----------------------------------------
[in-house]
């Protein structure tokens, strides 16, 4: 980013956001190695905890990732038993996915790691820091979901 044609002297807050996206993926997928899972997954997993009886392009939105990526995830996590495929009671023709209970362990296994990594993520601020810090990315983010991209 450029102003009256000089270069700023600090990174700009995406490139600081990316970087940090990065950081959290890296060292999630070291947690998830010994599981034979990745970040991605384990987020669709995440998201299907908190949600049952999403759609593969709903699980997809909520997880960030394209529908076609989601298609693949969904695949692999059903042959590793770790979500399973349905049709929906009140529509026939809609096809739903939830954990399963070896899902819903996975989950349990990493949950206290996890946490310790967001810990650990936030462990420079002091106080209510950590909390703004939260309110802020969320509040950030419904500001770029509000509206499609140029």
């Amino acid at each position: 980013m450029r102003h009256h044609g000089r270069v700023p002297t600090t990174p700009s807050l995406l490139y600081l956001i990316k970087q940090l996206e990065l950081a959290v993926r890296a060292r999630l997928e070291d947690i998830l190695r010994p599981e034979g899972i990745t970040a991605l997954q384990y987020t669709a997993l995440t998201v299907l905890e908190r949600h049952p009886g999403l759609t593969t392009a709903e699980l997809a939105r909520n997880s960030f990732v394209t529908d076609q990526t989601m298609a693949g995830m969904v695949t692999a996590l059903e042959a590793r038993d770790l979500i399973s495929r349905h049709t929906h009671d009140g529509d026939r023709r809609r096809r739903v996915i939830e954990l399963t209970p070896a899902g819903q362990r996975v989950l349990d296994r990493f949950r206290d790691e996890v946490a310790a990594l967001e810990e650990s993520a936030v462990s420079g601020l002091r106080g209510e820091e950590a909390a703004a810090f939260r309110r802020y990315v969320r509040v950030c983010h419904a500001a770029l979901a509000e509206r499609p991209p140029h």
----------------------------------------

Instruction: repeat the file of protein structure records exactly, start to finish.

[in-house]
């Protein structure tokens, strides 16, 4: 980013956001190695905890990732038993996915790691820091979901 044609002297807050996206993926997928899972997954997993009886392009939105990526995830996590495929009671023709209970362990296994990594993520601020810090990315983010991209 450029102003009256000089270069700023600090990174700009995406490139600081990316970087940090990065950081959290890296060292999630070291947690998830010994599981034979990745970040991605384990987020669709995440998201299907908190949600049952999403759609593969709903699980997809909520997880960030394209529908076609989601298609693949969904695949692999059903042959590793770790979500399973349905049709929906009140529509026939809609096809739903939830954990399963070896899902819903996975989950349990990493949950206290996890946490310790967001810990650990936030462990420079002091106080209510950590909390703004939260309110802020969320509040950030419904500001770029509000509206499609140029």
């Amino acid at each position: 980013m450029r102003h009256h044609g000089r270069v700023p002297t600090t990174p700009s807050l995406l490139y600081l956001i990316k970087q940090l996206e990065l950081a959290v993926r890296a060292r999630l997928e070291d947690i998830l190695r010994p599981e034979g899972i990745t970040a991605l997954q384990y987020t669709a997993l995440t998201v299907l905890e908190r949600h049952p009886g999403l759609t593969t392009a709903e699980l997809a939105r909520n997880s960030f990732v394209t529908d076609q990526t989601m298609a693949g995830m969904v695949t692999a996590l059903e042959a590793r038993d770790l979500i399973s495929r349905h049709t929906h009671d009140g529509d026939r023709r809609r096809r739903v996915i939830e954990l399963t209970p070896a899902g819903q362990r996975v989950l349990d296994r990493f949950r206290d790691e996890v946490a310790a990594l967001e810990e650990s993520a936030v462990s420079g601020l002091r106080g209510e820091e950590a909390a703004a810090f939260r309110r802020y990315v969320r509040v950030c983010h419904a500001a770029l979901a509000e509206r499609p991209p140029h």